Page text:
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Topic: What chips can I program? (Read 2008 times) previous topic - next topic


I am considering buying the pre-built Arduino USB programmer. What chips can I program with the programmer, and is it really easy to use on a Mac (Osx 10.3.9)? I have tried to install a set of Unix programs/libraries to run avrdude on my mac, but it just won't work.

Is this the unit I need to just get started programming the chips already?  ;)

- Joakim
Bergen, Norway


It seems to me that the Arduino board is not meant for programming microchips, that are meant to be removed from the board and soldered into other circuits?

It's not like Atmel's STK500, right?


Right.  The chip on the Arduino board comes with a bootloader pre-burned, allowing you to upload programs to it without an external programmer.  All you need is a USB cable to use the board.  It should work fine from a Mac (though version 0005 of the software might not work on 10.3.9; you'll need to download version 0004 or wait for 0006).  You can remove the chip and put it in another circuit.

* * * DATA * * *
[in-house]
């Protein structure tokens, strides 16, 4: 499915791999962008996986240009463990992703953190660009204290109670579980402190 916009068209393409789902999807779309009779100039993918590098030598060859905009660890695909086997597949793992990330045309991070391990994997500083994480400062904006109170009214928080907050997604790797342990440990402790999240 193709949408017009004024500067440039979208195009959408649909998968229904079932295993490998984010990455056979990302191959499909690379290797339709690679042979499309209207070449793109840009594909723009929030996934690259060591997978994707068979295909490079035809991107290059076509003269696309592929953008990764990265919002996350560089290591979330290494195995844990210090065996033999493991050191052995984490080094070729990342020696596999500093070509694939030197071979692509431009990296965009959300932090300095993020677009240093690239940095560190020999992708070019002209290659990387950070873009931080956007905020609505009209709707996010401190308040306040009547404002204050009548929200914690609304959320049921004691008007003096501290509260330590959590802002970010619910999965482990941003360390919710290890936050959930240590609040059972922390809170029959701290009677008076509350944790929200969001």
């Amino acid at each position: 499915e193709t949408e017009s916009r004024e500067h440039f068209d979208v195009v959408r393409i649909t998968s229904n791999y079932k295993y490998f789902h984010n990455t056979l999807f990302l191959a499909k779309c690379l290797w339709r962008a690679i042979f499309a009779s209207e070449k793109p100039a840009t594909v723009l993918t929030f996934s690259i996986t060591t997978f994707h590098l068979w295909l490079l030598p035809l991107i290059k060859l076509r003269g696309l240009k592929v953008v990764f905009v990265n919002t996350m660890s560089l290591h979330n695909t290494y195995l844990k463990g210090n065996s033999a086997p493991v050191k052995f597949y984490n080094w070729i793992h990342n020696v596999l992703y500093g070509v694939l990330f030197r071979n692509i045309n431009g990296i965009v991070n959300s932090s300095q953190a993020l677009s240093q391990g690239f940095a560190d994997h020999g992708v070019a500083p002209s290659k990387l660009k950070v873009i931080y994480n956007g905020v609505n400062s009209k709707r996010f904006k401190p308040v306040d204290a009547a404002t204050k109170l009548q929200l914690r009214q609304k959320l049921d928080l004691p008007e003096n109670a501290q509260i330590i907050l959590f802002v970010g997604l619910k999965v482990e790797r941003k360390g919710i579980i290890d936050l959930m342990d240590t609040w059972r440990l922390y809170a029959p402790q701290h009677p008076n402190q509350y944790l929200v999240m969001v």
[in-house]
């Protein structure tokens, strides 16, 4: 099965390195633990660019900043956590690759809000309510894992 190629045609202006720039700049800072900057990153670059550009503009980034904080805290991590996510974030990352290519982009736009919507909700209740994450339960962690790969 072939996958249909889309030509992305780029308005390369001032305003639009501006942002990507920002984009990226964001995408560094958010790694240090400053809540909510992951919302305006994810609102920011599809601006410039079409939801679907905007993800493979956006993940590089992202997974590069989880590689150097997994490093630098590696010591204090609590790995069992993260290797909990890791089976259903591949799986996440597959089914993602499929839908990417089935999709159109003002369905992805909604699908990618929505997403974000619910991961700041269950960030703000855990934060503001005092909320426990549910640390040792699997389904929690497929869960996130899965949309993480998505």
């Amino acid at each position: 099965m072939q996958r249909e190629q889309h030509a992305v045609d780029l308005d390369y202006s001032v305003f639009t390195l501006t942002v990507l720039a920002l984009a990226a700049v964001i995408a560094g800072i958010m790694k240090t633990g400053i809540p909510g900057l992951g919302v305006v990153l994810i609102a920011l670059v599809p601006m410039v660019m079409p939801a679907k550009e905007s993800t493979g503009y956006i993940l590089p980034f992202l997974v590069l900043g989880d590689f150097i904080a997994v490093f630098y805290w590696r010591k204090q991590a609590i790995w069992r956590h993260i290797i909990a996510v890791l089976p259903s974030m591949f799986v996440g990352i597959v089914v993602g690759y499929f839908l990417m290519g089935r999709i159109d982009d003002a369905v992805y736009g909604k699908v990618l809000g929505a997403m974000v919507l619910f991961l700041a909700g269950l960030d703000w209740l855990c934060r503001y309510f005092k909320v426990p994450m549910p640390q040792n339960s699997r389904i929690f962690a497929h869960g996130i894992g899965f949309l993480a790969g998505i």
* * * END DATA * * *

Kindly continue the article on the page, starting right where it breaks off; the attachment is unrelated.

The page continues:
In theory, it's possible to use the Arduino as a substitute for an STK500, but we haven't gotten it to work yet (mostly because no one's had time to work on it).


I am not sure here, but what I think joakimk is asking for is can the atmega 8 chip be used in a custom circuit.

That is, program the chip, then remove it and use it elsewhere.  Such as a standalone circuit, that has no USB or serial conectivity or any of the other items that may not be needed for a particular task.

Which, as far as I can tell, there would be no problem with that.

The only issue is, there are only two ic's that can be programed right now.  the 8  and the 168
However, as I understand it, the growth and excitement of the arduino platform means that this will not always be the case.  Of course, I shouldn't say much as that level of stuff is way over my head.


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